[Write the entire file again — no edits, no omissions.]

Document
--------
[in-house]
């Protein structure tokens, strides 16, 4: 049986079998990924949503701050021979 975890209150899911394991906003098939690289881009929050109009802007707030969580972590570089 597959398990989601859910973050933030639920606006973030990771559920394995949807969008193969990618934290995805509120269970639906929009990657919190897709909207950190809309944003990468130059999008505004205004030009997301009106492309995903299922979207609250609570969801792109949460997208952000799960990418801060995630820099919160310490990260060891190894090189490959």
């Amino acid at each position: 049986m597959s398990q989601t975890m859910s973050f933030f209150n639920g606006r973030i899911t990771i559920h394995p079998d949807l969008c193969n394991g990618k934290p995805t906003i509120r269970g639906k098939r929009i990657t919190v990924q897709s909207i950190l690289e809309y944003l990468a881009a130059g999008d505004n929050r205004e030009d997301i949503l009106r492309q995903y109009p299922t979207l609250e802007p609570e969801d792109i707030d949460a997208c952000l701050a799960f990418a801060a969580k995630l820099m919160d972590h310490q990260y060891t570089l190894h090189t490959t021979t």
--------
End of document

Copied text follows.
[in-house]
């Protein structure tokens, strides 16, 4: 049986079998990924949503701050021979 975890209150899911394991906003098939690289881009929050109009802007707030969580972590570089 597959398990989601859910973050933030639920606006973030990771559920394995949807969008193969990618934290995805509120269970639906929009990657919190897709909207950190809309944003990468130059999008505004205004030009997301009106492309995903299922979207609250609570969801792109949460997208952000799960990418801060995630820099919160310490990260060891190894090189490959």
């Amino acid at each position: 049986m597959s398990q989601t975890m859910s973050f933030f209150n639920g606006r973030i899911t990771i559920h394995p079998d949807l969008c193969n394991g990618k934290p995805t906003i509120r269970g639906k098939r929009i990657t919190v990924q897709s909207i950190l690289e809309y944003l990468a881009a130059g999008d505004n929050r205004e030009d997301i949503l009106r492309q995903y109009p299922t979207l609250e802007p609570e969801d792109i707030d949460a997208c952000l701050a799960f990418a801060a969580k995630l820099m919160d972590h310490q990260y060891t570089l190894h090189t490959t021979t």